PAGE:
I Used to Be Charming gathers nearly fifty pieces written between 1975 and 1997, including the full text of Babitz’s wry book-length investigation into the pioneering lifestyle brand Fiorucci. The title essay, published here for the first time, recounts the accident that came close to killing her in 1996; it reveals an uncharacteristically vulnerable yet never less than utterly charming Babitz.8 .
By Gail Scott
Published by Coach House Books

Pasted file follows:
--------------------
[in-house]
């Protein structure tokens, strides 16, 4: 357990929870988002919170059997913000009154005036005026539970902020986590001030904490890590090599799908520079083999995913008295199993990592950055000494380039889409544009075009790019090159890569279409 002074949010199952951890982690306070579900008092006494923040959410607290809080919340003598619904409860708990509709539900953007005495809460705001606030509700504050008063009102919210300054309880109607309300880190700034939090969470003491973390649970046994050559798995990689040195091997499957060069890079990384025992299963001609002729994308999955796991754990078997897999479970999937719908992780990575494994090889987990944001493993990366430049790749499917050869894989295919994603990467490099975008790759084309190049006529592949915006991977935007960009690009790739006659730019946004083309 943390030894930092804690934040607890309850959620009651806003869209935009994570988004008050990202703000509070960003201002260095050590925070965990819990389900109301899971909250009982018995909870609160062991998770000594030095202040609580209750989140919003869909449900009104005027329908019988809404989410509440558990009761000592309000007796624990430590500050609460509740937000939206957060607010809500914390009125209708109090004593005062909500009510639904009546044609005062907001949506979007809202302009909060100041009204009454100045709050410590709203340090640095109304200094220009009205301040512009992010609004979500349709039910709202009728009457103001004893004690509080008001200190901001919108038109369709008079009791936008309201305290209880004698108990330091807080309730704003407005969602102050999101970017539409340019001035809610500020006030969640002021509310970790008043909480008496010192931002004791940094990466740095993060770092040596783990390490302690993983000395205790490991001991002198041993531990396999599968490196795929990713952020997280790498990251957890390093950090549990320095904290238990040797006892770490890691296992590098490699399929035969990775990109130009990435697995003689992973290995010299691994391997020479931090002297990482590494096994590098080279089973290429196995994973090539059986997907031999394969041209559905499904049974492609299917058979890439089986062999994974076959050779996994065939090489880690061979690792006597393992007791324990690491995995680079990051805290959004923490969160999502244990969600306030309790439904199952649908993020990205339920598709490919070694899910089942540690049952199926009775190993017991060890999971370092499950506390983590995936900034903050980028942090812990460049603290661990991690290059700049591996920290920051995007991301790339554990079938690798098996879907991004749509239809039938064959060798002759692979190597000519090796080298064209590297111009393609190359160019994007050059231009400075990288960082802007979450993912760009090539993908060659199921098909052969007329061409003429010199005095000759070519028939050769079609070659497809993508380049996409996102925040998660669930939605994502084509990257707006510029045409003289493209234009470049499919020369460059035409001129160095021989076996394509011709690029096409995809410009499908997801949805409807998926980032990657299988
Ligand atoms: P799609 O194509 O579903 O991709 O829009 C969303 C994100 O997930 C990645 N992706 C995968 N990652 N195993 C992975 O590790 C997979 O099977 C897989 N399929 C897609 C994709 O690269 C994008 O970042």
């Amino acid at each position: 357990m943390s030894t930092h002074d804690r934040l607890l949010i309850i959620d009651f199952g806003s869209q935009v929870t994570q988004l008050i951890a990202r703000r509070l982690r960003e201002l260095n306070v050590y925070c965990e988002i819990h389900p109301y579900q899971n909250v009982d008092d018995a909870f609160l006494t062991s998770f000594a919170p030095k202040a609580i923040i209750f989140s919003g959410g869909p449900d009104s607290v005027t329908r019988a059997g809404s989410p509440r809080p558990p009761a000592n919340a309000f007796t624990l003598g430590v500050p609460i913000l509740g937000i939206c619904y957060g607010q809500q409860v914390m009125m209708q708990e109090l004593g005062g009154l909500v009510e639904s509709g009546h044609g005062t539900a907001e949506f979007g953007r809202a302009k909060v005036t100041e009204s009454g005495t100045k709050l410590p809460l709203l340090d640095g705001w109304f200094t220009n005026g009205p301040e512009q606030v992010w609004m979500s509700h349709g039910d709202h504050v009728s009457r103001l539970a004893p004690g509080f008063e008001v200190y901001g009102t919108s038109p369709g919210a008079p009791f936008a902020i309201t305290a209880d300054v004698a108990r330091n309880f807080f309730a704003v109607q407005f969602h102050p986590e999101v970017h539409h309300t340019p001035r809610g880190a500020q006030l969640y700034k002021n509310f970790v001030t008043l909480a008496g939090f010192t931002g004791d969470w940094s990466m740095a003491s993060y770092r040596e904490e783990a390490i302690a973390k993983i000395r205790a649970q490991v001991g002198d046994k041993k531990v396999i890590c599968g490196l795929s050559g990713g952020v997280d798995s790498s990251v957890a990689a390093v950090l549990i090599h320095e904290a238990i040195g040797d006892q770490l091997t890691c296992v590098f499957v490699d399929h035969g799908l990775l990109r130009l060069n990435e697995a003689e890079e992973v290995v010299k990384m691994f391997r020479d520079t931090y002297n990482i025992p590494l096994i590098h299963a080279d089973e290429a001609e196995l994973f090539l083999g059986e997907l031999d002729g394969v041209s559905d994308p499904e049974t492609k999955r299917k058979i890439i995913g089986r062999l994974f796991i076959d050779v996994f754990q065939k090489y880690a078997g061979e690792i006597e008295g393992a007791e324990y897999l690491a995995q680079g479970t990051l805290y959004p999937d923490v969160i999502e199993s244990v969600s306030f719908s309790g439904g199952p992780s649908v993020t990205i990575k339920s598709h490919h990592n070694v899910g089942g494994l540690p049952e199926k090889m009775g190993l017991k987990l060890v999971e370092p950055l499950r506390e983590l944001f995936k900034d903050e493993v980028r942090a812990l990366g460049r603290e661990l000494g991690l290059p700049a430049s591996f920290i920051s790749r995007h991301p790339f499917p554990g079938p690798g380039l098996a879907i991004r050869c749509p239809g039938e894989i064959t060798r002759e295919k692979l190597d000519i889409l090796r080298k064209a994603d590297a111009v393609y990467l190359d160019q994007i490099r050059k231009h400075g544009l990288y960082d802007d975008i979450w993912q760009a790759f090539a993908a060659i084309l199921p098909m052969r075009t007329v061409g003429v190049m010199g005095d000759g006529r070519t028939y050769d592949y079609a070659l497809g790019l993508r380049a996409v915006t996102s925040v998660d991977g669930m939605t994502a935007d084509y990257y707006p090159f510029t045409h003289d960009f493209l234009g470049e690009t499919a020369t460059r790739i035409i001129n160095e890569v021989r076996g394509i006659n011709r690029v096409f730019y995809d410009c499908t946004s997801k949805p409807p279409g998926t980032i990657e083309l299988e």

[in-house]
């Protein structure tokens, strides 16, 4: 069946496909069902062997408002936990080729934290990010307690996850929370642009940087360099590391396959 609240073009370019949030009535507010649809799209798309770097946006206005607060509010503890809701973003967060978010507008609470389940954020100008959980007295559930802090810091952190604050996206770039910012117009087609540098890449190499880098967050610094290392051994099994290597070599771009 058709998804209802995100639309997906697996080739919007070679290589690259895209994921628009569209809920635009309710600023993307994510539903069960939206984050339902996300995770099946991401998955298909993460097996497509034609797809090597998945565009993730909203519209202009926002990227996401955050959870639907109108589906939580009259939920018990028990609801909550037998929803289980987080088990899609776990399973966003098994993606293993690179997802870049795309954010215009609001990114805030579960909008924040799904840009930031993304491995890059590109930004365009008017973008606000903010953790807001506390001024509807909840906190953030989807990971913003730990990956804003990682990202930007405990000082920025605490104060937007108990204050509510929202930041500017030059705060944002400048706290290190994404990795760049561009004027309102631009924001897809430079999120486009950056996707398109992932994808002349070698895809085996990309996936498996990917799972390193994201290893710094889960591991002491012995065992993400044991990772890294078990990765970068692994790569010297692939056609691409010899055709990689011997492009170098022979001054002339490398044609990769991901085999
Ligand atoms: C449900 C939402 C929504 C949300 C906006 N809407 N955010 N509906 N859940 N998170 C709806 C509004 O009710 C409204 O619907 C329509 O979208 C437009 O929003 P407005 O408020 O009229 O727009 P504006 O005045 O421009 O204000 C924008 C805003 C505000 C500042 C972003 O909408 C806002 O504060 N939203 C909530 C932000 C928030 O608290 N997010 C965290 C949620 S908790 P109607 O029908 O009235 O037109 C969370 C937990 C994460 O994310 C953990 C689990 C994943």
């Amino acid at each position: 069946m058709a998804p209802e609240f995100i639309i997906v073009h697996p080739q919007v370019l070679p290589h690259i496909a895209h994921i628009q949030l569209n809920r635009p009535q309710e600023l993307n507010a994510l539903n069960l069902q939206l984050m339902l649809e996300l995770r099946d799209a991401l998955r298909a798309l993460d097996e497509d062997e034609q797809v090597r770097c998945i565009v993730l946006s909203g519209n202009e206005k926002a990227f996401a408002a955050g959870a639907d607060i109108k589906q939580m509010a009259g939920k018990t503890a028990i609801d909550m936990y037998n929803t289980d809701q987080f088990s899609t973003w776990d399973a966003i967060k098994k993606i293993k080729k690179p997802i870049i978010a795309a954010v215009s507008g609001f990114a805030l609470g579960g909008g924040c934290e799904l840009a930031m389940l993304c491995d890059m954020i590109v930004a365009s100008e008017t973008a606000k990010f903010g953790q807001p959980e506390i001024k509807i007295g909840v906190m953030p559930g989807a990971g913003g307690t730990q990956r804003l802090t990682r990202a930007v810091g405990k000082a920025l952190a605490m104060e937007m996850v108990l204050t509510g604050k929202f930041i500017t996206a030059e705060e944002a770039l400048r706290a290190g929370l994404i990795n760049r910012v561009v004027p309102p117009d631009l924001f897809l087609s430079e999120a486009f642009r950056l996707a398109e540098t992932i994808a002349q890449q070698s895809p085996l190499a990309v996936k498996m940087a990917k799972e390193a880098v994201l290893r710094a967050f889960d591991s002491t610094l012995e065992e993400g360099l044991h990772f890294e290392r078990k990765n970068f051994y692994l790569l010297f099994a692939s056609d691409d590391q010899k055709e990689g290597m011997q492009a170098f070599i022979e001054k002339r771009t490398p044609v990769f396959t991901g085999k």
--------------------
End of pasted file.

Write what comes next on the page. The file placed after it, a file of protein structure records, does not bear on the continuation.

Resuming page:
A classic feminist novel, resonating in a world of increasing radicalization, featuring a new foreword by Eileen MylesIt’s October, 1980, the 10th anniversary of the October Crisis, when a radical Quebec group’s actions led to the invocation of the War Measures Act. In a bathtub in a rooming house in Montreal in 1980, a woman tries to imagine a new life for herself: a life after a passionate affair with a man while falling for a woman, a life that makes sense after her deep involvement in far left politics during the turbulent 70s of Quebec, a life whose form she knows can only be grasped as she speaks it. A new, revised edition of a seminal work of edgy, experimental feminism. With a foreword by Eileen Myles.